Pre-Basel 2014: Introducing the ethereal Vincent Calabrese Régulus Flying Tourbillon (with specs and price)

One of Vincent Calabrese's signature timepieces are his artfully reduced calibres, exemplified by the incredibly Régulus Flying Tourbillon with a movement suspended inside a clear sapphire case.
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Unveiled several years ago but modestly refreshed for Baselworld 2014, the Vincent Calabrese Régulus Flying Tourbillon has been reduced to the bare minimum in both components and size. As a result the movement floats serenely in the centre of the transparent case, with no visible attachments.

The bridges and base plate of the movement are made of solid gold, with Calabrese’s signature flying tourbillon at nine o’clock. A notable detail is the bird-shaped tourbillon cage, which is similar to that found in Blancpain tourbillons as those were also designed by Calabrese.

Displayed regulator style, the time is indicated with the minutes in the centre and the hours on the sub-dial at three. Time setting and winding are done via the crown mounted on the back of the movement, directly underneath the barrel. The case is entirely clear sapphire, with a diameter of 36 mm. The Régulus Flying Tourbillon starts at 180,000 Swiss francs, or about US$203,000. But this version with a sapphire case as shown retails for 225,000 Swiss francs, equivalent to about US$253,000. They can be ordered direct from Vincent Calabrese.

Calabrese was one of the co-founders of the AHCI in 1985, and though he is not as widely known as he once was, Calabrese is amongst the most talented independent watchmakers of his generation. He now works for Corum, for whom he created the Golden Bridge in 1980.  Vincent Calabrese can be reached via his website.

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Up close with the miniature enamel painting of the Jaeger-LeCoultre Grande Reverso Enamel

Jaeger-LeCoultre is one of the few manufactures with its own enamelling workshop, which is notable for being able to create miniature enamel painting, an uncommon craft illustrated in all its glory on a Reverso XGT in yellow gold.
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Miniature enamel painting is a rare skill even amongst independent artisans, and rarer still inside a watch factory. With its enamel workshop, situated in a small building away from the massive main manufacture, led by the talented Miklos Merczel, Jaeger-LeCoultre is probably the only watch brand which can boast of doing miniature enamel painting in-house.

The basics of miniature enamel painting are easy to understand: enamel paints are used to create a tiny picture, often a portrait, on an enamel base. But the painting is done by hand and requires an inordinate amount of nimble brushwork, done with an extraordinarily fine brush comprising a single hair.  The paints are typically metal oxides, which are fired in an oven to fuse them to the enamel base. Once completed, the painting is then covered with a layer of clear enamel to give it a glossy appearance.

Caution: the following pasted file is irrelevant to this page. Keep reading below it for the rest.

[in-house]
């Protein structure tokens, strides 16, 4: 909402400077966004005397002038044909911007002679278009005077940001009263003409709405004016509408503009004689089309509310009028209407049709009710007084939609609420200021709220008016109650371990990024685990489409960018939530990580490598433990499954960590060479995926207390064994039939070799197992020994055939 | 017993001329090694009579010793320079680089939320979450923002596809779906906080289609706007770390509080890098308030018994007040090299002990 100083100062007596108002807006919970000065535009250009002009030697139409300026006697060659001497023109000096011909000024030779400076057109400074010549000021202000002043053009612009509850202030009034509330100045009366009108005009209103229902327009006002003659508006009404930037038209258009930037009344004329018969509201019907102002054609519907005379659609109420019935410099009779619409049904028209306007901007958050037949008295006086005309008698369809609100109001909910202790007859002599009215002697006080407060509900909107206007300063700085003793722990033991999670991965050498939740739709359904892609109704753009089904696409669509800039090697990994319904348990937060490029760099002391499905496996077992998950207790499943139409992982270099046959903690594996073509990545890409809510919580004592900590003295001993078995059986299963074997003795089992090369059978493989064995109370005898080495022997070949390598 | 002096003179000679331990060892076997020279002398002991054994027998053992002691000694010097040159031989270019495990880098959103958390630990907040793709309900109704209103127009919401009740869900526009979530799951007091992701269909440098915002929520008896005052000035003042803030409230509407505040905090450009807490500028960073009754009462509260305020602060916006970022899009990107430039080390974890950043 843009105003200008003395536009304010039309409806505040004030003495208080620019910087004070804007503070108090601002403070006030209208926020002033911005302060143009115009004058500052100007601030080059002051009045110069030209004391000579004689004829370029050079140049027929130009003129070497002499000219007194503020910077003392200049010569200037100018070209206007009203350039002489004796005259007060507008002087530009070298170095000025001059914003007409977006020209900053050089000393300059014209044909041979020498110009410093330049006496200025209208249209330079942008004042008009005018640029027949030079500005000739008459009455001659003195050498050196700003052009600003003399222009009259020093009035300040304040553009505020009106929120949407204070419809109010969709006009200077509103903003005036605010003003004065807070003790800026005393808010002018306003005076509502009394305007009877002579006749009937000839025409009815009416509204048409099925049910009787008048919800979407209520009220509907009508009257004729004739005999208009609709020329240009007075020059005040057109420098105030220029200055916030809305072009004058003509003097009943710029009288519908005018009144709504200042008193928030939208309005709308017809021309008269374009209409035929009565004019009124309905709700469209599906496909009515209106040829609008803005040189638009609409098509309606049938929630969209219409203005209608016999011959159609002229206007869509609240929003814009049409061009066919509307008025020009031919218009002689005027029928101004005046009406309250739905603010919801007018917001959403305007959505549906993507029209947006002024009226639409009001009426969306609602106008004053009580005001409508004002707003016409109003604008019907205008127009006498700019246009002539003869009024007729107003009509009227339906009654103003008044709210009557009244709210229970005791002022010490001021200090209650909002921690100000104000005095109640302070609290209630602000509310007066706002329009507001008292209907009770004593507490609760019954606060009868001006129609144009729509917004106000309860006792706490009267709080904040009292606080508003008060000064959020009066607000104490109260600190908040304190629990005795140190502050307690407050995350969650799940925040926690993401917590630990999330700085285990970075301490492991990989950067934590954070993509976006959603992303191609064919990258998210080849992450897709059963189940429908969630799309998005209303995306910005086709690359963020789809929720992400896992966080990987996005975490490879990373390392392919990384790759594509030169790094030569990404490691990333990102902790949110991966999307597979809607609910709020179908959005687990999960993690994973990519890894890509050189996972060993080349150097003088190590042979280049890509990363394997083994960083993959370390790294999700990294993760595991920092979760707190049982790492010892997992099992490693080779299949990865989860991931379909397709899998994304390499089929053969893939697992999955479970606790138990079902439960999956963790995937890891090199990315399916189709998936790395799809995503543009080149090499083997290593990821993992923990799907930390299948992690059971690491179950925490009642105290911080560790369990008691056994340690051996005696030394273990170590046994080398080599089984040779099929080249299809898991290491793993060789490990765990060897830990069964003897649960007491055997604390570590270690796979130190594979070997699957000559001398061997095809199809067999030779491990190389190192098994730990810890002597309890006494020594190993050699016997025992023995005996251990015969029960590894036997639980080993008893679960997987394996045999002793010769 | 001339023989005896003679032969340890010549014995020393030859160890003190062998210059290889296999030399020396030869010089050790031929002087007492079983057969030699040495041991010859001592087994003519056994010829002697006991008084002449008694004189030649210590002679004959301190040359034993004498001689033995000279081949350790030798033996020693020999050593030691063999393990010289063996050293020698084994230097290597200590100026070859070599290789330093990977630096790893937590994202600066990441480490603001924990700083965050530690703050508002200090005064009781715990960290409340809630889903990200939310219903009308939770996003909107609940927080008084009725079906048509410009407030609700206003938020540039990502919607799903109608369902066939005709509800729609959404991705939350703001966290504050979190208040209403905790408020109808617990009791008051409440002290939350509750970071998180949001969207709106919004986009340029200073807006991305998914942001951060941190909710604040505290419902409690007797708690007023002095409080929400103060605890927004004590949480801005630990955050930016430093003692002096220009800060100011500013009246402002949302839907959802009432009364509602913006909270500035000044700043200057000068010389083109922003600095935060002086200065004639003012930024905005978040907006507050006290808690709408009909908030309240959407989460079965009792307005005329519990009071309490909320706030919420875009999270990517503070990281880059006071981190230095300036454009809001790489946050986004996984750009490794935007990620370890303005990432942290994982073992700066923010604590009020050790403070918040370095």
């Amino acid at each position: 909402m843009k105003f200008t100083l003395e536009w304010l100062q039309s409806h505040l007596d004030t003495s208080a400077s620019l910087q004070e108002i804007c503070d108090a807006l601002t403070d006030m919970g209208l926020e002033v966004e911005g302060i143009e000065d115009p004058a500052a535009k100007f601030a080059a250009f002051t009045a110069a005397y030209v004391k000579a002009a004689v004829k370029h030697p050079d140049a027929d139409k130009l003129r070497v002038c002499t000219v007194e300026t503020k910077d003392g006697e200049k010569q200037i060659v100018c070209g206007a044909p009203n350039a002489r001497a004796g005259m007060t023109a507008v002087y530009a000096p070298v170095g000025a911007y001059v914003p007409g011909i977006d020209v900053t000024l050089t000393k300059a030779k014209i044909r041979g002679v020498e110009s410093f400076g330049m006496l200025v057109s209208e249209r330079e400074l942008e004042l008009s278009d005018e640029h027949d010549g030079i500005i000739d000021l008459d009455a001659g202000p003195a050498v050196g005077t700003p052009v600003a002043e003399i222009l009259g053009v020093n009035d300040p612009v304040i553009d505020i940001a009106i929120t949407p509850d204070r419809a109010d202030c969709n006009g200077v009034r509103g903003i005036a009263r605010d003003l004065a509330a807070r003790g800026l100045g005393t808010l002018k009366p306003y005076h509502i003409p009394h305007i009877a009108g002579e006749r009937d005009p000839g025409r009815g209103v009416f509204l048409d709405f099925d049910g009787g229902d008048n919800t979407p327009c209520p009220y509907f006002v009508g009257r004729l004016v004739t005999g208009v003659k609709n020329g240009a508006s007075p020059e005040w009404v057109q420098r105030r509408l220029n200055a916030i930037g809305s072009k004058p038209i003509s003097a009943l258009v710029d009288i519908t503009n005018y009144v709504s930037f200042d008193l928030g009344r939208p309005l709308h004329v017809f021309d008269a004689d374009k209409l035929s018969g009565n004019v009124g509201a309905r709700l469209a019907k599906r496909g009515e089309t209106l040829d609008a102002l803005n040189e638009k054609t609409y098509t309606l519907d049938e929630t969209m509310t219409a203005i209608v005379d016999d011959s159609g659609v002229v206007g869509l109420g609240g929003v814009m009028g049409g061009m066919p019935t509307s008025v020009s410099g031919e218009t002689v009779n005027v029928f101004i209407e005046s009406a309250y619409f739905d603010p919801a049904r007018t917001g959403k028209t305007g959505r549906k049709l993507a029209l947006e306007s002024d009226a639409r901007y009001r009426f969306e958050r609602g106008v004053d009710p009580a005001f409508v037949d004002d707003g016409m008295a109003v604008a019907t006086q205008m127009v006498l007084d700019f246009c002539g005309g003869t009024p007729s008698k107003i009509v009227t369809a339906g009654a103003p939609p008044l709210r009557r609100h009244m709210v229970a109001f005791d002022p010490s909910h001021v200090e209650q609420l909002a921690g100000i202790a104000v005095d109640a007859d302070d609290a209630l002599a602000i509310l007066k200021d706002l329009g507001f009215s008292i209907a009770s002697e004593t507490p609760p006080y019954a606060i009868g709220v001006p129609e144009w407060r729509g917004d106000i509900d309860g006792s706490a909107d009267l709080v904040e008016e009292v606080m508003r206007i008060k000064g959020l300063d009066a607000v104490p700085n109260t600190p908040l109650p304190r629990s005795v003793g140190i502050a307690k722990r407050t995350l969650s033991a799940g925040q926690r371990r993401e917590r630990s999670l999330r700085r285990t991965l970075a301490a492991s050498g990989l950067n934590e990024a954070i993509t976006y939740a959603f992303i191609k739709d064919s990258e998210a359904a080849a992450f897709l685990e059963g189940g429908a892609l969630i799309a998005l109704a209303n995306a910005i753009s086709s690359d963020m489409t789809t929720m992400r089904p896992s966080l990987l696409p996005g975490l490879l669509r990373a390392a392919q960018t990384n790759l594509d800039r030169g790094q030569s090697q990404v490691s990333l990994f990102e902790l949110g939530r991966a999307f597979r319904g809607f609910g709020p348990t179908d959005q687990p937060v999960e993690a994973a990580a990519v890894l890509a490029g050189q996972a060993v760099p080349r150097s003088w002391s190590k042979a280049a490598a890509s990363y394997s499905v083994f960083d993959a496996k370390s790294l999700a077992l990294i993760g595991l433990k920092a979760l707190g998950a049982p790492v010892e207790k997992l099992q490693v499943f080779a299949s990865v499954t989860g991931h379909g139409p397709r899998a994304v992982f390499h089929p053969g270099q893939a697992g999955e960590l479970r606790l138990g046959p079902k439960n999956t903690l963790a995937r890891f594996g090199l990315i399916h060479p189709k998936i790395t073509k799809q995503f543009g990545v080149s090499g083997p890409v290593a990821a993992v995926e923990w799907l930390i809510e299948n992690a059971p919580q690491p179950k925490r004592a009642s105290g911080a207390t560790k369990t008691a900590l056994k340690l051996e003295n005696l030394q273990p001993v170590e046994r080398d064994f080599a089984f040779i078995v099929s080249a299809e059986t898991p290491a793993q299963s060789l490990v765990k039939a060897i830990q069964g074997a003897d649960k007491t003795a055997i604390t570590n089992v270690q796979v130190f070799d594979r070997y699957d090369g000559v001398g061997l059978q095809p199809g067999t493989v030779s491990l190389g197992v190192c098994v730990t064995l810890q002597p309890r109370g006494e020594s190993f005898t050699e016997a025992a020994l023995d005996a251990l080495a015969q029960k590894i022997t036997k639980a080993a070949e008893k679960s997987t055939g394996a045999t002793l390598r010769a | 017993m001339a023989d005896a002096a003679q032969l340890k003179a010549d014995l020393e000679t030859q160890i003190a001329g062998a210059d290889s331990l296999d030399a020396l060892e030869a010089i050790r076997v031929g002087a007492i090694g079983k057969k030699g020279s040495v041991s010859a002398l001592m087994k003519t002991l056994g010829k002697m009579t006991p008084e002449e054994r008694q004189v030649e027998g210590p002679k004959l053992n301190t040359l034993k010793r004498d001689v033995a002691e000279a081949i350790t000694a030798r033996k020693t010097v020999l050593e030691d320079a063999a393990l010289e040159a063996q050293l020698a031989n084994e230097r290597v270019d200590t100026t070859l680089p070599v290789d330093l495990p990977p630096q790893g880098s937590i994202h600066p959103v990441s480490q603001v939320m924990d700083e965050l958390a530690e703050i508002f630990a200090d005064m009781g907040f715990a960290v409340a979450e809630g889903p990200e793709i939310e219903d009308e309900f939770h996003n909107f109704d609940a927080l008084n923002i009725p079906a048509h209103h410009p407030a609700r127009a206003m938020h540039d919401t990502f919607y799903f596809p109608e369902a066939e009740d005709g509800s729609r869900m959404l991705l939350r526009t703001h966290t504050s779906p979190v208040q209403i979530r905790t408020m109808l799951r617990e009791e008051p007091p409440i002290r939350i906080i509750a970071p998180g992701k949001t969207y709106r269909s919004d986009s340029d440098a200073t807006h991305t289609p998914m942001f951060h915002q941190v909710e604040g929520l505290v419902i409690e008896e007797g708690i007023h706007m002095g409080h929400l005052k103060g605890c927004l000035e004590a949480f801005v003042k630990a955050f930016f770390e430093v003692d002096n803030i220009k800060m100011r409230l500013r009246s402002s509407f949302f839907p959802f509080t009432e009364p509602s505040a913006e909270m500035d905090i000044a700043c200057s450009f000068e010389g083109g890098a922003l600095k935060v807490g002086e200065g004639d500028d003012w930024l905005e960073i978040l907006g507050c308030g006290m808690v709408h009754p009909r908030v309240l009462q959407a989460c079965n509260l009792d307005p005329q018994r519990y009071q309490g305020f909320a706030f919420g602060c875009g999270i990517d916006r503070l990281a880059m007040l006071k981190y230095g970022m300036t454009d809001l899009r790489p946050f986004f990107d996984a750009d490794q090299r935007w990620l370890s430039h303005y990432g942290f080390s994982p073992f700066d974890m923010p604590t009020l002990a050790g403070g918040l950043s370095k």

Though the metier d’art craze of recent years often emphasises the brilliant colours and patterns of flinque enamel (with deep blue being a particular favourite) and other elaborate decoration, miniature enamel painting is no less demanding a technique.  First unveiled about a decade ago, the Grande Reverso Enamel shown here is part of a 12 piece set, each decorated a sign of the Zodiac depicted in the Art Nouveau style that is a house favourite at JLC.

This Reverso is enamel front and back. Made from white grand feu enamel, the dial is subtly accented with a blue railway minute track which matches the blued steel hands. Both the power reserve and seconds sub-dial are slightly recessed, an unusual feature for an enamel dial.

This particular watch depicts Libra, with its symbol of scales. And the motif also includes the Greek symbols for Libra and Venus, which is the ruling celestial body for Libra.

The miniature enamel painting is set into the yellow gold case, replete with subtle details. The details of the painting, colour, shading and texture, are so fine that they need to be savoured slowly.

The Grande Reverso Enamel uses the XGT case, the largest of the standard Reverso sizes. It retails for S$137,000, or about US$109,000.

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Up Close With The Jaeger-LeCoultre Reverso à Éclipses Ingres "The Source" Miniature Enamel

Equipped with a rolling shutter over the dial, the Jaeger-LeCoultre Reverso à Éclipses reveals a hand-painted grand feu enamel miniature under louvres that can be retracted by a roller on the case.

Up Close with the Jaeger-LeCoultre Grande Reverso 1931 Seconde Centrale (with Original Photos & Price)

Introduced at SIHH 2015, the white gold Grande Reverso 1931 Seconde Centrale is the first vintage-style Reverso 1931 with a self-winding movement, the calibre 966A.

LESSON: Hand-Engraving a Jaeger-LeCoultre Reverso

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